12:15 p.m. Oct. 1 former Big Red Circle, outside Harry Frazier Hall
For more than 40 years, Jane Goldstein has mentored, counseled and inspired thousands of students, staff and colleagues. In recognition of her dedication and leadership, Big Red Circle has been renovated and renamed in her honor. The Jane Goldstein Plaza will be officially unveiled and dedicated at this ceremony. A reception in Jane’s honor will follow at the University Club.
Additional Information: Laurie Pardieu, 852-2042; Donna Zinser Clark, 852-8523
More about Jane Goldstein
If there were a box score reporting the ascent of professional women in the Louisville area, hundreds of the players’ names and accomplishments would be followed by an asterisk, with a companion notation at the bottom of the tally. It would say simply, *Assist, Goldstein.
For nearly 40 years, Jane Goldstein, currently the assistant dean for development and external affairs at the College of Business, has been the wind beneath the wings of women on the rise. She has taught, mentored, counseled, connected, funded, defended and challenged students, friends and peers, simply for the joy of seeing them succeed.
When 2005 graduate Shonda Brown was interviewed about the publication of her first book, she credited the college’s faculty with giving her the skills needed to be a promising entrepreneur-author. But Goldstein, she said, added something more.
“She believes in people even when they don’t themselves,” she said.
Previously a UofL lecturer in the area of office management, Goldstein holds bachelor and master’s degrees from UofL in business education and is a Certified Professional Secretary. She regularly gives seminars, workshops and speeches on a variety of workplace issues, and her resume is a litany of civic and humanitarian awards for leadership and philanthropy, including the UofL Alumni Association’s Red Apple Award, which is given to teachers who make significant contributions to students’ lives.
“Jane truly cares about people and will do everything in her power to help them grow,” said Allie Goatley, the college’s assistant dean for advising. “She doesn’t believe in red tape.”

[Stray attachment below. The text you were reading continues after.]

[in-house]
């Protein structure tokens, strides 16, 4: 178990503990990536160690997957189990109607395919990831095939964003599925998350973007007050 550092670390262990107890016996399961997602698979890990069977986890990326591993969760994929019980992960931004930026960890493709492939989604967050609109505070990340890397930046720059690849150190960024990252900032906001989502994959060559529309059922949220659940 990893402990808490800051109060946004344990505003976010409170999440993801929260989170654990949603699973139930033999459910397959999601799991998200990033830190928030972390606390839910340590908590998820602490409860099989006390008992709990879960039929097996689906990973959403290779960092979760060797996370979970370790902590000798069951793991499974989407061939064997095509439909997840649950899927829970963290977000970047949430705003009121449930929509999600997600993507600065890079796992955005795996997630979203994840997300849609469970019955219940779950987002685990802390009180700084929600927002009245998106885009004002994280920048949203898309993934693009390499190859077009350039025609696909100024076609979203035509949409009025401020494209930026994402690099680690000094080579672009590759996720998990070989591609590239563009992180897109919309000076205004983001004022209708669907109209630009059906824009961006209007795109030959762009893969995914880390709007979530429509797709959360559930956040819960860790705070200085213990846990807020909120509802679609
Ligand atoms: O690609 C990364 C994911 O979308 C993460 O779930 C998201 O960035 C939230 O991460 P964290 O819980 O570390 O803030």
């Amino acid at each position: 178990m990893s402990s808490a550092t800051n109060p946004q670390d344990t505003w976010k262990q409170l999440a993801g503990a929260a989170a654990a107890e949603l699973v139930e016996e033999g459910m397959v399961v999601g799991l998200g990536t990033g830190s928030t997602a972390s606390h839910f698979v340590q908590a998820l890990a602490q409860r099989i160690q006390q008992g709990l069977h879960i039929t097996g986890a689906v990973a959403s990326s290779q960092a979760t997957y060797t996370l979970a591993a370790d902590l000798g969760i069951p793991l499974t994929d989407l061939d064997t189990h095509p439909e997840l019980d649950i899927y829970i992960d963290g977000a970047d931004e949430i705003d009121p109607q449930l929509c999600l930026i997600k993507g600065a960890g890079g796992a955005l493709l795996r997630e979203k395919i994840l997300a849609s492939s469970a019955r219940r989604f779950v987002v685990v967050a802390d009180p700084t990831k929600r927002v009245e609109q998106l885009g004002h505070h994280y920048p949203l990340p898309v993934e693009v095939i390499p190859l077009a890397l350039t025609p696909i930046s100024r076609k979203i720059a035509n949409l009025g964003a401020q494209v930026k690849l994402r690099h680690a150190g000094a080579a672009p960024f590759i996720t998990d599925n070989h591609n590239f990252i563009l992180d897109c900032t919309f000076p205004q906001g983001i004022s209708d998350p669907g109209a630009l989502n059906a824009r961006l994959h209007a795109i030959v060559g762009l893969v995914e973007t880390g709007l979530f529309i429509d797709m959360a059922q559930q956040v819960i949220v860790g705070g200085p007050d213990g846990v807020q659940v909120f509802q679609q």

High school classmate and former College of Business events coordinator Sandy Berry nominated Goldstein for the Atherton High School Hall of Fame, based in part on the comments of UofL graduates. “Everywhere I go I meet former students who always ask about Jane,” she said. “As a role model and advocate, she makes our community a better place.”
Diane Medley, a partner in Mountjoy Chilton Medley and a 1980 graduate of the college, discovered Goldstein’s energy as a student but has since also benefited from her help as a professional.
“She’s tremendous,” said Medley, who also is a member of EWAB, the Executive Women’s Advisory Board Goldstein founded more than 20 years ago. “We were looking for a director of operations, and Jane’s network helped us connect with a former colleague. The university is on her mind 24/7-she’s all about making connections.”
Leadership Louisville recently agreed, naming Goldstein to its charter assembly of community “Connectors.”
Goldstein recently conducted a salary survey for the members of the Administrative Services Advisory Board (ASAB), a networking organization she co-founded in 1984 with her mentor, Dr. Kathleen Drummond, to celebrate and elevate the skills of the executive assistants to the area’s top CEOs. The results of the survey helped her illustrate one of her primary messages for women who want to prove-and improve-their value to their respective organizations.
“Jane’s always tells us that we’re an extension of the highest levels ofleadership,” said Kathleen Smith, executive assistant to UofL President James Ramsey and an ASAB member. “She believes we ought to strive to deliver the same level of professionalism, and we should be compensated accordingly.”
But Medley believes Goldstein’s most endearing quality may be her preference to push women into the spotlight rather than seek a piece of it. “She’s completely non-egocentric,” she said. “It’s always about other person-not Jane.” Goatley, who has been a friend and co-worker for more than 25 years, agrees.
“Jane remains a touchstone for people because she’s completely unselfish,” she said. “Her energy and passion for helping people are amazing.”